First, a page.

Dalton said members of a nonprofit who first obtained the plane’s pieces could still smell the fuel from the plane.

“They are pieces of the outer skin of the plane. They are frayed,” McCliman said.

The city is also in possession of a third item, a chunk of the wall from the Pentagon. The U.S. defense headquarters was hit by one of the hijacked planes, killing 184 people.

“From our understanding, we don’t believe there is anywhere else in the country that has all three pieces — something from all three locations,” McCliman said.

Previous efforts

In August 2020, the City Council voted to launch a fundraising drive for what was then going to be a memorial exhibit at the Jersey Fire Station.

The City Council had a goal of $150,000 by Sept. 21, 2021, near the 20th anniversary of the attack. But that effort did not raise any money, McCliman said.

“It was because they were trying to raise money for the second-floor library addition,” he said. “That already had a lot of steam behind it. It was because of that competing project.”

The Paul A. Biane Library addition is fully funded. The Rancho Cucamonga Library Foundation raised $1.5 million. The city will kick in $2.75 million from reserves and in February a $2 million grant from the San Bernardino County Board of Supervisors was given to the city for the project.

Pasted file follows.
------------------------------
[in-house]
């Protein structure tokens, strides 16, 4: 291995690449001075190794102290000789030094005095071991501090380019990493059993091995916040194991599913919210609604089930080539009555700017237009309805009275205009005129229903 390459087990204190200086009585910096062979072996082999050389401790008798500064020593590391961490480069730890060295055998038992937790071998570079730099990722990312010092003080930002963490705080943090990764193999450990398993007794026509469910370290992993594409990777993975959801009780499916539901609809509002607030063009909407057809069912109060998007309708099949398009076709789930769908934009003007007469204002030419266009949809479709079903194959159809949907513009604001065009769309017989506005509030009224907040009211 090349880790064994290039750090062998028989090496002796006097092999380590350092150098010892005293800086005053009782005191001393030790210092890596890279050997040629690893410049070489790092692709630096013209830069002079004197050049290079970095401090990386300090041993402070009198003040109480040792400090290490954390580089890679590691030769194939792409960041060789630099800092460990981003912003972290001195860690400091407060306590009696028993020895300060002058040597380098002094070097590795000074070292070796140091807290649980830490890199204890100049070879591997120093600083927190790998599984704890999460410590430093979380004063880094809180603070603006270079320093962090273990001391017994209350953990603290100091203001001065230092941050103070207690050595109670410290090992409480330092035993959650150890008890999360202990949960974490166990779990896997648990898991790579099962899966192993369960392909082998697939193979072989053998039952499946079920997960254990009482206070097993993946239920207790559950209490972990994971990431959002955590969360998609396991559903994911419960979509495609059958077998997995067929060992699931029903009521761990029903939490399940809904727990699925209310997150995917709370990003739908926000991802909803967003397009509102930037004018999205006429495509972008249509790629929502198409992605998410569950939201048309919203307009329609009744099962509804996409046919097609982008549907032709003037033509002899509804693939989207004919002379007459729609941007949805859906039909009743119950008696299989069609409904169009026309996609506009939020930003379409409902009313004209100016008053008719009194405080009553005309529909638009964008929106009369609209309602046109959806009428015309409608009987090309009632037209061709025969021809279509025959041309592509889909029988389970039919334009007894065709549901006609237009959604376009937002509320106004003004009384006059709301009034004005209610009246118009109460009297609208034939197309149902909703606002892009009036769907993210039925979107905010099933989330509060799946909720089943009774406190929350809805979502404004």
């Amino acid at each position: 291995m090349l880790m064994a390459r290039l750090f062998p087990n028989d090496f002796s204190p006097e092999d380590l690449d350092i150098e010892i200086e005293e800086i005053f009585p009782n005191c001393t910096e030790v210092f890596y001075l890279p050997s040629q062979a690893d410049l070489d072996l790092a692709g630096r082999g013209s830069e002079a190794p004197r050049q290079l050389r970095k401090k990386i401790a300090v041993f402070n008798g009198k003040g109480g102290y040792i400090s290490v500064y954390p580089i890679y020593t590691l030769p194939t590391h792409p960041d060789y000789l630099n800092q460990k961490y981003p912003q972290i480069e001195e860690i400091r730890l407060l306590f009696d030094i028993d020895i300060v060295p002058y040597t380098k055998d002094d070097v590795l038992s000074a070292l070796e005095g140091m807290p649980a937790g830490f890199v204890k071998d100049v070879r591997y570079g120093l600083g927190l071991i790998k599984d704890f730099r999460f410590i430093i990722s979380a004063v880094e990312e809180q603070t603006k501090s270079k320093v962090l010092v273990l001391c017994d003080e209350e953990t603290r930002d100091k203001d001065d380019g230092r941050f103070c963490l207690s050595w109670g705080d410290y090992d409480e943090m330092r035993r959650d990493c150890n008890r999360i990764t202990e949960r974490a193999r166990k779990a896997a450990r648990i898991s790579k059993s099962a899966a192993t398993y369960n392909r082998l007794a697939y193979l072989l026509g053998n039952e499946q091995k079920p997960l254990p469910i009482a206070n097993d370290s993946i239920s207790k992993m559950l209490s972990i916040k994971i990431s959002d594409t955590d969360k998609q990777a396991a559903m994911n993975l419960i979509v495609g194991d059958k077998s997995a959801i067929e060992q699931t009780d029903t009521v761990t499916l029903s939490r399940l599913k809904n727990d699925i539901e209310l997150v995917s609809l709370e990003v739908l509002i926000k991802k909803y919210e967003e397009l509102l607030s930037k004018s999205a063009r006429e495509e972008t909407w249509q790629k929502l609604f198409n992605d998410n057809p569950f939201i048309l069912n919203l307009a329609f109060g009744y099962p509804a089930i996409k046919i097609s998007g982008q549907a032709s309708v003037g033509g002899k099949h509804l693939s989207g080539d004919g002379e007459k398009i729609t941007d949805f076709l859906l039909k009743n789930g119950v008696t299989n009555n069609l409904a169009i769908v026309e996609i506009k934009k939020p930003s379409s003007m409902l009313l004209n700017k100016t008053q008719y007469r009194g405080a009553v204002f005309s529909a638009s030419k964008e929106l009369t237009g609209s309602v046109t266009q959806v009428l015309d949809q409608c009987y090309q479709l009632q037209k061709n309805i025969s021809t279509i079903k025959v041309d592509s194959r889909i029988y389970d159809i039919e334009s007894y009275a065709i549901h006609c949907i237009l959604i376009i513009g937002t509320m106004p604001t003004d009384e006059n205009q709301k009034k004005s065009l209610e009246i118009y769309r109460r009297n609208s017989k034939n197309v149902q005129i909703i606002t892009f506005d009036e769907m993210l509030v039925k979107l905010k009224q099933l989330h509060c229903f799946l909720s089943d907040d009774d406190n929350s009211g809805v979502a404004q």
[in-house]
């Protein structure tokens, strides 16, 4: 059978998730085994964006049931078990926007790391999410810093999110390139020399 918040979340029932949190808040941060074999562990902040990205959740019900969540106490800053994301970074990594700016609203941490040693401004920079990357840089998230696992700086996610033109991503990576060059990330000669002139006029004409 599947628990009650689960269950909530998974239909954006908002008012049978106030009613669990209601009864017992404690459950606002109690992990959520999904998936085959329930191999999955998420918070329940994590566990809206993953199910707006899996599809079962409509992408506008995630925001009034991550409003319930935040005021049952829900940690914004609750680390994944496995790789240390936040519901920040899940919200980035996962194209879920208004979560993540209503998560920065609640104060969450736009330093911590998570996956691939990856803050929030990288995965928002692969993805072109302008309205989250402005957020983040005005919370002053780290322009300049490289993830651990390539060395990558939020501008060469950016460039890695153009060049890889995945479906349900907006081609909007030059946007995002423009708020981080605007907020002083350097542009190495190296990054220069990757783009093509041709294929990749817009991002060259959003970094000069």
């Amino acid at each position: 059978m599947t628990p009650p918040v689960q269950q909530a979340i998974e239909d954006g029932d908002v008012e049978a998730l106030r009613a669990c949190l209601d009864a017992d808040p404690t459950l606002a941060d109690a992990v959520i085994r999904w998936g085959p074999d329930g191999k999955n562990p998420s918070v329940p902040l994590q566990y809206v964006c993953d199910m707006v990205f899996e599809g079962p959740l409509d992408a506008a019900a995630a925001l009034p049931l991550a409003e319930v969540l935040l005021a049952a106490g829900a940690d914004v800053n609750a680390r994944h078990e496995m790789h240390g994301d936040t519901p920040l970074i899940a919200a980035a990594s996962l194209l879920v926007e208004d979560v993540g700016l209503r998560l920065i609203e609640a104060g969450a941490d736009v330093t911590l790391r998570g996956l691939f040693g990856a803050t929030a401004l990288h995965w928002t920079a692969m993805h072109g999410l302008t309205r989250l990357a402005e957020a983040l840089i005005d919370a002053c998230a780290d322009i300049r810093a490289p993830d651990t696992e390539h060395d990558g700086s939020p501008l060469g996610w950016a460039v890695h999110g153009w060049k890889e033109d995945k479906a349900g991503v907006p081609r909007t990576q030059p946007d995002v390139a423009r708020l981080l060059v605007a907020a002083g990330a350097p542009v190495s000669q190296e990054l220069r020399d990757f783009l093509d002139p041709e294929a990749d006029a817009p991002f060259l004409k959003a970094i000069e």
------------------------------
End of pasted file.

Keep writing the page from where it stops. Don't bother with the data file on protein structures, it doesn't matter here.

The fire department’s efforts to raise money took a back seat for the last two years to COVID-19 and that moved the 9/11 memorial project to the back burner, McCliman said.

When the city began planning for Fire Station 178, McCliman and others agreed that was a better location for a 9/11 memorial than the other fire station, which is in an industrial area, he said.

“We have now transitioned and we can begin focusing back on things like fundraising, parks and the 9/11 memorial,” he said.

An aerial view of what the design of the proposed 9/11 Memorial Park for Rancho Cucamonga. The city has launched a fundraising drive in an effort to raise $1.5 million to build the park. (courtesy of the Rancho Cucamonga Fire District)

New design

Instead of a single, art-like exhibit, the new idea is to build a park with three separate viewing areas, one for each remnant, Dalton said.

“The architect designed the park with walkways, like little stations people can go to. It will be a park for reflecting and walking,” Dalton said. “It is a special location.”

She said many young people were born after the attack and may not be as connected to that day as their parents. The park will be a learning opportunity as well as a place to honor fallen first responders.

At the 9/11 Memorial Project page on the city’s website, it describes the future memorial park as “a space to remember the selfless sacrifice that was made on that unimaginable day.” Doantions can also be made online at cityofrc.us/news/911-memorial-project.

“Our goal is to provide a destination in the Inland Empire,” McCliman said.